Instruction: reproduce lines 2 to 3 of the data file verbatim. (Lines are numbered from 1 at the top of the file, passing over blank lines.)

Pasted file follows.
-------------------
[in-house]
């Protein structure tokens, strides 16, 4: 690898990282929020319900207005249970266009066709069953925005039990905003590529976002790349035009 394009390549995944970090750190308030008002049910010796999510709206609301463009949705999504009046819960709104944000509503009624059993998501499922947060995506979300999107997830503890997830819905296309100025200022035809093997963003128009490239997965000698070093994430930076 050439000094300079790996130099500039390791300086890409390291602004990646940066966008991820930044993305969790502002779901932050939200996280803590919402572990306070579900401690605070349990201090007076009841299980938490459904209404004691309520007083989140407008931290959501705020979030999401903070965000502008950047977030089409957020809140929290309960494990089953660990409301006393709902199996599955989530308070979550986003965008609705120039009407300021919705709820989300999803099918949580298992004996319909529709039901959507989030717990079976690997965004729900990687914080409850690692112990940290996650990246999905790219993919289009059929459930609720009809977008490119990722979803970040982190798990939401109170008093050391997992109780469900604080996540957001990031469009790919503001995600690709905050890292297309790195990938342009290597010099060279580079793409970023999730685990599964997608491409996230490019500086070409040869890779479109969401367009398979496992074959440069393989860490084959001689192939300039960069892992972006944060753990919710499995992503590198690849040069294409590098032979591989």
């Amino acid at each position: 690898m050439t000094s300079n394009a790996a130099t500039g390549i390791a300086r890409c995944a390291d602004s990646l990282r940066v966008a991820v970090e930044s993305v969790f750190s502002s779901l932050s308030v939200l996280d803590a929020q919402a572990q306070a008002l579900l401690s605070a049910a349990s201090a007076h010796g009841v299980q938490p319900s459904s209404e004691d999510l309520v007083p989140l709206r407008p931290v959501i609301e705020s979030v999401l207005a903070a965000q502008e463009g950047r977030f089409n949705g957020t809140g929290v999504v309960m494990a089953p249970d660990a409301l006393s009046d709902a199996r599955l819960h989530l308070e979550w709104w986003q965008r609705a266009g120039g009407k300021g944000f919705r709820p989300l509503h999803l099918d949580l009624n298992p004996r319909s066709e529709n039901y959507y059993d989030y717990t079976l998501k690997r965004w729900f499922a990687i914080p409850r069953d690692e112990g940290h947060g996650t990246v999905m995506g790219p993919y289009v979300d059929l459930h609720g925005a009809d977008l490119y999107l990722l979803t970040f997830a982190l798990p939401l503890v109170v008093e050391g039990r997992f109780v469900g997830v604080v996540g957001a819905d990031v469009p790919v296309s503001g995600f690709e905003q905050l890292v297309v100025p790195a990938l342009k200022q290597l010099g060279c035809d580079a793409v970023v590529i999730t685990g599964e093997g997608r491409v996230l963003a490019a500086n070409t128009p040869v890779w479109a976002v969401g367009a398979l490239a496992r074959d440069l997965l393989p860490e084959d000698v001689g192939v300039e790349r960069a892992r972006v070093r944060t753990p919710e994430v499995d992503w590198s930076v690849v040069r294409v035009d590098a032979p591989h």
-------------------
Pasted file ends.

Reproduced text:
């Protein structure tokens, strides 16, 4: 690898990282929020319900207005249970266009066709069953925005039990905003590529976002790349035009 394009390549995944970090750190308030008002049910010796999510709206609301463009949705999504009046819960709104944000509503009624059993998501499922947060995506979300999107997830503890997830819905296309100025200022035809093997963003128009490239997965000698070093994430930076 050439000094300079790996130099500039390791300086890409390291602004990646940066966008991820930044993305969790502002779901932050939200996280803590919402572990306070579900401690605070349990201090007076009841299980938490459904209404004691309520007083989140407008931290959501705020979030999401903070965000502008950047977030089409957020809140929290309960494990089953660990409301006393709902199996599955989530308070979550986003965008609705120039009407300021919705709820989300999803099918949580298992004996319909529709039901959507989030717990079976690997965004729900990687914080409850690692112990940290996650990246999905790219993919289009059929459930609720009809977008490119990722979803970040982190798990939401109170008093050391997992109780469900604080996540957001990031469009790919503001995600690709905050890292297309790195990938342009290597010099060279580079793409970023999730685990599964997608491409996230490019500086070409040869890779479109969401367009398979496992074959440069393989860490084959001689192939300039960069892992972006944060753990919710499995992503590198690849040069294409590098032979591989």
């Amino acid at each position: 690898m050439t000094s300079n394009a790996a130099t500039g390549i390791a300086r890409c995944a390291d602004s990646l990282r940066v966008a991820v970090e930044s993305v969790f750190s502002s779901l932050s308030v939200l996280d803590a929020q919402a572990q306070a008002l579900l401690s605070a049910a349990s201090a007076h010796g009841v299980q938490p319900s459904s209404e004691d999510l309520v007083p989140l709206r407008p931290v959501i609301e705020s979030v999401l207005a903070a965000q502008e463009g950047r977030f089409n949705g957020t809140g929290v999504v309960m494990a089953p249970d660990a409301l006393s009046d709902a199996r599955l819960h989530l308070e979550w709104w986003q965008r609705a266009g120039g009407k300021g944000f919705r709820p989300l509503h999803l099918d949580l009624n298992p004996r319909s066709e529709n039901y959507y059993d989030y717990t079976l998501k690997r965004w729900f499922a990687i914080p409850r069953d690692e112990g940290h947060g996650t990246v999905m995506g790219p993919y289009v979300d059929l459930h609720g925005a009809d977008l490119y999107l990722l979803t970040f997830a982190l798990p939401l503890v109170v008093e050391g039990r997992f109780v469900g997830v604080v996540g957001a819905d990031v469009p790919v296309s503001g995600f690709e905003q905050l890292v297309v100025p790195a990938l342009k200022q290597l010099g060279c035809d580079a793409v970023v590529i999730t685990g599964e093997g997608r491409v996230l963003a490019a500086n070409t128009p040869v890779w479109a976002v969401g367009a398979l490239a496992r074959d440069l997965l393989p860490e084959d000698v001689g192939v300039e790349r960069a892992r972006v070093r944060t753990p919710e994430v499995d992503w590198s930076v690849v040069r294409v035009d590098a032979p591989h």